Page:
What is Kaizen?
The meaning was initially used as a Japanese philosophy of continuously improving everything we come in contact with during our lifetime. Kaizen involves making small changes and overcoming resistance to change.
Kaizen in the business sense today means to improve all facets of your organization and the processes within it using incremental but continual improvement. Kaizen can be used on any process, task, or function. It can be used for improvement for administrative tasks, maintenance, engineering, business, and logistics just to name a few.
Kaizen eliminates waste by removing Non Value Adding Activities which result in improved standardized systems, efficiency, processes, quality, delivery, service and cost savings. Kaizen is considered to be the “building block” of all lean production methods. To get to the future state, you undertake a workshop that looks at each element of the current state and sees what can be done to make it better. This workshop is the Kaizen experience and it is run by a certified Kaizen Facilitator.
There are lots of discussions about Kaizen philosophy and how to make it happen in the workplace, as being an intricate part of the company culture for all people within the organization. In fact the success of Japanese manufacturing is often attributed to its integration within Japanese production.
Before you start a Kaizen workshop, you need to prepare for it. Ensure that the project is clearly defined – in effect, what are the limits to the scope of your review. You will need a broad base of attendees made up of senior managers, value stream owners (a local manager or similar position with responsibility for the process), some people who work in the area being reviewed, and some objective contributors who can comment without prejudice to the process.
The Kaizen will include the activity mentioned above to identify the current work processes and will normally run through a week, beginning with an education on Lean, then moving to develop the current state, process analysis change identification, and future state outcomes.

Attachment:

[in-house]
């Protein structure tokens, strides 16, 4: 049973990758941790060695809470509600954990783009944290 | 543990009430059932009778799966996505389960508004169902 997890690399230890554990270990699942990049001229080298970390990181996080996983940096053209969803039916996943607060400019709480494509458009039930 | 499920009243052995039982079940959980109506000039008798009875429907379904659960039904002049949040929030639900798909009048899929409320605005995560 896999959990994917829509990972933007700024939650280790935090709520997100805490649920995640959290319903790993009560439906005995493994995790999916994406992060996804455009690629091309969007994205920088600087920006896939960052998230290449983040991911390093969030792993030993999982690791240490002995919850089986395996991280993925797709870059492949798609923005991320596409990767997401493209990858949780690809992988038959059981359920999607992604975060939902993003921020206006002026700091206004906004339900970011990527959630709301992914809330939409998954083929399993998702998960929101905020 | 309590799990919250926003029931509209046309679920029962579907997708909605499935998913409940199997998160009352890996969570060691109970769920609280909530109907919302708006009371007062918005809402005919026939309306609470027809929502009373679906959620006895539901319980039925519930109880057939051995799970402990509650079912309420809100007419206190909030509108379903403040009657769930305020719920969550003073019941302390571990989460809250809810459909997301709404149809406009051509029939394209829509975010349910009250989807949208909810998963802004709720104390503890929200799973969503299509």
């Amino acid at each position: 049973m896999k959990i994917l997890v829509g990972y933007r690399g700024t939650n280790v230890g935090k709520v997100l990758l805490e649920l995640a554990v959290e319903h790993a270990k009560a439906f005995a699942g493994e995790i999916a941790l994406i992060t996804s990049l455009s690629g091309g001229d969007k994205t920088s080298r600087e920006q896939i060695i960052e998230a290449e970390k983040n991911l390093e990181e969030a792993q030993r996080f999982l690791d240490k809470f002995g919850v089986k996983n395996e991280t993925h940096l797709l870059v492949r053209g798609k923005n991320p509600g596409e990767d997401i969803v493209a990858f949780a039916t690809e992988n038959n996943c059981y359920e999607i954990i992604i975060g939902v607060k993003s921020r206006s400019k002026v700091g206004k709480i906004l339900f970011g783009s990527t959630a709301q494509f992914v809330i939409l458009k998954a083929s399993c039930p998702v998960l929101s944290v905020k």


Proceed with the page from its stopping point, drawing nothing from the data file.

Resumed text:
In fact, you will repeat this activity time and again until you have exhausted all potential changes that can be made to the existing processes. When you have completed all this activity, you will be left with a future Value State Map identifying the future processes to be implemented. Sometimes the changes required as part of the Kaizen are obvious to identify, but there are a number of tools and methods used within Lean to help identify the waste that can be removed.
Common questions you would ask related to Kaizen:
- Is the change being accepted as the new process?
- Which relevant procedures, SOPs and standard work documents have been updated?
- How has the change been communicated to all who need to know?
- Does this improve safety, quality turnarounds, or costs? Who was consulted about the change? Such as Supervisor, Manager, Director, Technical expert
- What were the outcomes from the change?
Explain - Lean versus Six Sigma versus Kaizen
Lean, Six Sigma, and Kaizen are all improvement methodologies. They vary in application but all help with providing the framework for improvement of processes. Lean and Six Sigma are longer duration endeavors. Kaizen is more a continuous improvement mindset as opposed to a specific tool. Kaizen uses personal creativity and ingenuity to identify problems and then develop and implement ideas to solve the problems.
The best method is whichever method is appropriate for the project. They all have specialized tools and none of them fit every job or process you are trying to improve. There are instances where Lean principles are most appropriate, others where Six Sigma is the best fit, and still more where Kaizen is the best application.